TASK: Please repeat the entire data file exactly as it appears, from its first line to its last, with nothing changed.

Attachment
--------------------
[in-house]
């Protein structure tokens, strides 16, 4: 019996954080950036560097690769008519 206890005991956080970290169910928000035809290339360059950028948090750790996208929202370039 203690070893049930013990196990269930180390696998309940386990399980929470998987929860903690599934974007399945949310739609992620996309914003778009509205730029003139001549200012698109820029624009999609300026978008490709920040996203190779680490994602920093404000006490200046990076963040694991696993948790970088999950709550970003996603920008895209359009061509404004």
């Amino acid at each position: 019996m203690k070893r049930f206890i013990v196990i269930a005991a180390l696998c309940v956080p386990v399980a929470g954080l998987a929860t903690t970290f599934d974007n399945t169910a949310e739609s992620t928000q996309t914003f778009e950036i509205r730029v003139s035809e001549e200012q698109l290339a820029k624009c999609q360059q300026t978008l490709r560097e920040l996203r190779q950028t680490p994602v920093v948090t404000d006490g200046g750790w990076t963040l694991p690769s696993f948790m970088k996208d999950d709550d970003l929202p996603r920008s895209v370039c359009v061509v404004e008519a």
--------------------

[in-house]
């Protein structure tokens, strides 16, 4: 019996954080950036560097690769008519 206890005991956080970290169910928000035809290339360059950028948090750790996208929202370039 203690070893049930013990196990269930180390696998309940386990399980929470998987929860903690599934974007399945949310739609992620996309914003778009509205730029003139001549200012698109820029624009999609300026978008490709920040996203190779680490994602920093404000006490200046990076963040694991696993948790970088999950709550970003996603920008895209359009061509404004």
């Amino acid at each position: 019996m203690k070893r049930f206890i013990v196990i269930a005991a180390l696998c309940v956080p386990v399980a929470g954080l998987a929860t903690t970290f599934d974007n399945t169910a949310e739609s992620t928000q996309t914003f778009e950036i509205r730029v003139s035809e001549e200012q698109l290339a820029k624009c999609q360059q300026t978008l490709r560097e920040l996203r190779q950028t680490p994602v920093v948090t404000d006490g200046g750790w990076t963040l694991p690769s696993f948790m970088k996208d999950d709550d970003l929202p996603r920008s895209v370039c359009v061509v404004e008519a």